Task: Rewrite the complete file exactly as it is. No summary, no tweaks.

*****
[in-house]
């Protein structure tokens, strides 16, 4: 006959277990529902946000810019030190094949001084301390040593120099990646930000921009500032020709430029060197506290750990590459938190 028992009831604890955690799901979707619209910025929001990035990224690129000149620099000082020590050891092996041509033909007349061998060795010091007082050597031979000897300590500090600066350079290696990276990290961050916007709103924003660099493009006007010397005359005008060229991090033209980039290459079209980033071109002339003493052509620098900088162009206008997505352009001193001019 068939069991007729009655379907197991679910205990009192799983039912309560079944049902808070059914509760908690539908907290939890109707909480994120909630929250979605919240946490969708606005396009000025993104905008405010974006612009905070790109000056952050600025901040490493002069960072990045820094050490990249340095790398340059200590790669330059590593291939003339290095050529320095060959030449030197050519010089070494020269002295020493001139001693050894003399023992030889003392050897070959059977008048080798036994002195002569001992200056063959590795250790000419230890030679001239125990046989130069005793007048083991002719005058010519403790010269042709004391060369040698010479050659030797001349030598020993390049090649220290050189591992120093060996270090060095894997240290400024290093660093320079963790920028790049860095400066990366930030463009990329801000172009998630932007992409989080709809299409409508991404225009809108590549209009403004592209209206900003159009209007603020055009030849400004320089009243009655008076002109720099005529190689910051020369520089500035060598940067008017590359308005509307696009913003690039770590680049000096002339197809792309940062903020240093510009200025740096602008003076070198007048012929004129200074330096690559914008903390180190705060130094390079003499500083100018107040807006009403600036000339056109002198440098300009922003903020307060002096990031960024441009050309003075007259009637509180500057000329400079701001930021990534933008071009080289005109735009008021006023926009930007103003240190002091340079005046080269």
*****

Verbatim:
[in-house]
């Protein structure tokens, strides 16, 4: 006959277990529902946000810019030190094949001084301390040593120099990646930000921009500032020709430029060197506290750990590459938190 028992009831604890955690799901979707619209910025929001990035990224690129000149620099000082020590050891092996041509033909007349061998060795010091007082050597031979000897300590500090600066350079290696990276990290961050916007709103924003660099493009006007010397005359005008060229991090033209980039290459079209980033071109002339003493052509620098900088162009206008997505352009001193001019 068939069991007729009655379907197991679910205990009192799983039912309560079944049902808070059914509760908690539908907290939890109707909480994120909630929250979605919240946490969708606005396009000025993104905008405010974006612009905070790109000056952050600025901040490493002069960072990045820094050490990249340095790398340059200590790669330059590593291939003339290095050529320095060959030449030197050519010089070494020269002295020493001139001693050894003399023992030889003392050897070959059977008048080798036994002195002569001992200056063959590795250790000419230890030679001239125990046989130069005793007048083991002719005058010519403790010269042709004391060369040698010479050659030797001349030598020993390049090649220290050189591992120093060996270090060095894997240290400024290093660093320079963790920028790049860095400066990366930030463009990329801000172009998630932007992409989080709809299409409508991404225009809108590549209009403004592209209206900003159009209007603020055009030849400004320089009243009655008076002109720099005529190689910051020369520089500035060598940067008017590359308005509307696009913003690039770590680049000096002339197809792309940062903020240093510009200025740096602008003076070198007048012929004129200074330096690559914008903390180190705060130094390079003499500083100018107040807006009403600036000339056109002198440098300009922003903020307060002096990031960024441009050309003075007259009637509180500057000329400079701001930021990534933008071009080289005109735009008021006023926009930007103003240190002091340079005046080269």